This year, voters in 55 of Louisiana’s 64 parishes approved sports betting, covering around 95% of the total population of the state. The next steps are probably not going to be as definitive.
Gaming of any form remains controversial in the state legislature, despite the overwhelming support of voters. Voters passed a daily fantasy sports legalization ballot measure by similar margins in 2018. However, the required follow-up tax legislation was not approved by lawmakers until 2020, and only as part of a special session called to resolve the pandemic.
Michael D. Noel, chairman of the Louisiana Gaming Control Board, said legal sports betting is not expected to take place in the state before 2022. He added that the first step is for lawmakers to decide this spring how to roll out legal sports wagering, Legislature has to layout the framework, and then the rule-making process has to be a four-to-six-month period. Once that happens, sportsbooks and casinos would have to apply and get licensed in the state.
Casinos are getting ready, even without legal betting happening soon. Baton Rouge’s L’Auberge Casino and Hotel, which owns Penn National Gaming in the capital region and has four other properties in the state, are also preparing to create a sportsbook.
“The resort views a sportsbook as a place where customers can come, place their wagers, watch games, enjoy some food, and relax, and we are going to construct a whole new section for that,” Kim Ginn, general manager of L’Auberge in Baton Rouge said.
She admitted, however, that the governmental process would take time. She further stated that the legislative process would begin in April next year, and once it is made into law, the Louisiana Gaming Control Board, which regulates them, would make laws about sportsbooks.
Next Steps For Sports Betting In Louisiana
In the past two legislative sessions, owing partly to a contingent of conservative legislators opposed to any new gambling proposals and partly over which organizations would be permitted to accept wagers, substantive sports betting legislation failed.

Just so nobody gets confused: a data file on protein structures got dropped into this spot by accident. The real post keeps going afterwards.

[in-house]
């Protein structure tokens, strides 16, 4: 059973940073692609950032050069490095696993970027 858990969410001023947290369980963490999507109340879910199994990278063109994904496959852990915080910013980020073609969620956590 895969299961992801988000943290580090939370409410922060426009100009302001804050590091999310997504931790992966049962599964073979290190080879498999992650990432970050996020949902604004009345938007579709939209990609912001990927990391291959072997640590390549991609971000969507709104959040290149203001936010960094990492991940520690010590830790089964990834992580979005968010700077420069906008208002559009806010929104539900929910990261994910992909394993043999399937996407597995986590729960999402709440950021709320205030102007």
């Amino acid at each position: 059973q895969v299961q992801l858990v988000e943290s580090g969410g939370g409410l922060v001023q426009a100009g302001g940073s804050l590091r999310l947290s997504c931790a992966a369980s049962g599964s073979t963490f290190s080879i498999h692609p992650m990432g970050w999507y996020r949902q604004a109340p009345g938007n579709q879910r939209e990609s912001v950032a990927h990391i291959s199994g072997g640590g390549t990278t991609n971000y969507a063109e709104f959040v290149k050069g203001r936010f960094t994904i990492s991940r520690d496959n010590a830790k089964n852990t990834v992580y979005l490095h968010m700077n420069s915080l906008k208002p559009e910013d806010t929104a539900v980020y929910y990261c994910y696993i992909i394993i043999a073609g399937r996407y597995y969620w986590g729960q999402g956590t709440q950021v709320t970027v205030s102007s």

In 2018, a daily fantasy initiative that allowed players to join the DFS contests in the state was approved by voters in 47 of 64 Louisiana parishes. Yet the aforementioned political headwinds helped delay passing the required follow-up implementation legislation for two years.
At bars and truck stops across the state, Louisiana has thousands of online video poker terminals. A controversial move that helped both the DFS and sports betting legislation in 2019, some lawmakers pushed legislation that would allow these terminals to embrace daily fantasy lineups. When legislators take up follow-up sports betting legislation in 2021, which could jeopardize sports betting once more, video terminal supporters could press for a similar bill.
It may also be controversial for online access. Mobile betting covers as much as 90% of online betting management in developed markets. But it is less palatable for gaming-skeptical legislators who could accept a retail sportsbook in an existing casino but would reject mobile betting.
Louisiana would also take on the first online market if mobile betting is accepted, where some parishes will have mobile betting, but others would not. Geo-fencing technology is sophisticated enough to fence off parishes that have resisted sports betting. But it presents another aspect that will have to be discussed by politicians, regulators, and operators before wagering can begin.
All of these are top of the major problems facing the new sports betting market in the state, including the number of licenses available, tax rates, eligible betting events, and a host of other problems. These logistical barriers, and the beginning of Louisiana’s 2021 legislative session in April, mean that sports betting is not likely to start in any parish until 2022 at best.
Sports Betting Measure Has Gained Support State Wide
In the large parishes where Louisiana’s major cities are located, the sports betting measure passed by broad margins. In the southern part of the state, these cities include New Orleans, Baton Rouge, and Lake Charles, and in the northwestern corner, Shreveport.
North-central Louisiana is home to most of the nine parishes which voted against the ballot measure.
In Calcasieu Parish, which extends to the Texas border in southwestern Louisiana, there is Lake Charles. Sports betting was perceived as a possible boost to the four casinos in the area, as two deadly hurricanes recently clobbered the region only six weeks apart damaged the Lake Charles area casinos.
In Calcasieu Parish, the sports betting measure was supported by 61 percent of voters.